Passion Pit, Manners
An overflowing bucket of fun from the latest recipients/victims of the blog hype cycle
We need another band that mixes indie-rock and dance-pop about as much as we need foreign policy advice from Dick Cheney, but fortunately this Cambridge, Mass quintet throws a hell of a block party in that stylistic cul-de-sac.
Passion Pit debuted last fall to thunderous blog Hosannas with the Chunk of Change EP, which was anchored by the luxuriously drifty psychedelic-disco dollop, "Sleepyhead," a slow burner with the same lazy, under-the-blankets feel as the Velvet Underground's "Sunday Morning" and Bone Thugs-N-Harmony's "First of the Month." That disc sagged a little, but this full-length follow-up is a big, doofy overflowing bucket of fun. Singer Michael Angelakos's giddy-geek vocals mix exhilaration and alienation over dizzy tunes and summer-slam beats.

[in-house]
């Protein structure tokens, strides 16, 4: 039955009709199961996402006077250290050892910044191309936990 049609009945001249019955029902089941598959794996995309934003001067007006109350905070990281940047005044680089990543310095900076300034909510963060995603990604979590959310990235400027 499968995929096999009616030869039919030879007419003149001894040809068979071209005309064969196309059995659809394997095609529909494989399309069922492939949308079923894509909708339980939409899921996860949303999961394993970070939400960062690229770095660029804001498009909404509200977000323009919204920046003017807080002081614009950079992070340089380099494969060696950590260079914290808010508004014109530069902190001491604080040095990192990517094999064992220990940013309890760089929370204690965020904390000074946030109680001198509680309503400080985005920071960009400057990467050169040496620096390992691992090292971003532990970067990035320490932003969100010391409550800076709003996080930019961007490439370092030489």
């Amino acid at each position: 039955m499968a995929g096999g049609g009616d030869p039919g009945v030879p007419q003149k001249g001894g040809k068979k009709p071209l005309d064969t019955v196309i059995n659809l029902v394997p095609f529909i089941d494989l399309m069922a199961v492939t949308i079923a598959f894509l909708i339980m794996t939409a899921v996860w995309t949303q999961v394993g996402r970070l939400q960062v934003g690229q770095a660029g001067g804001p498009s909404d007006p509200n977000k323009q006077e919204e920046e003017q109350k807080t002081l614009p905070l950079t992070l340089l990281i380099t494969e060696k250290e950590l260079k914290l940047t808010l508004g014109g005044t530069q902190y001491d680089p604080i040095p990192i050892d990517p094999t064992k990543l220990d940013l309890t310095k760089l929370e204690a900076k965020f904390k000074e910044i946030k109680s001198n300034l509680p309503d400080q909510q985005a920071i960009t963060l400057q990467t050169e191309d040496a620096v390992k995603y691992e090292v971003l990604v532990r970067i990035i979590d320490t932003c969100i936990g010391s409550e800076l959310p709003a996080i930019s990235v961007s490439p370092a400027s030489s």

The booming snares on "Little Secrets" and "The Reeling" are banging enough to suggest fellow Bostonian Billy Squire's "The Big Beat," but the grooves are light and leery. The multi-tracked studio-sprawl woosh of "Make Light" is enormous enough, but despite dancefloor chants like "higher and higher and higher!" the emotional tone is bedroom-private — small and strange. The results are often euphoric, steadily slipping into a druggy/digital haze ("that's the kind of state I'm in / Swimming in a pool of godly medicine," they chirp on "To Kingdom Come"). Sliding to the end of a rainbow, these star-crossed soul kittens find … more rainbows.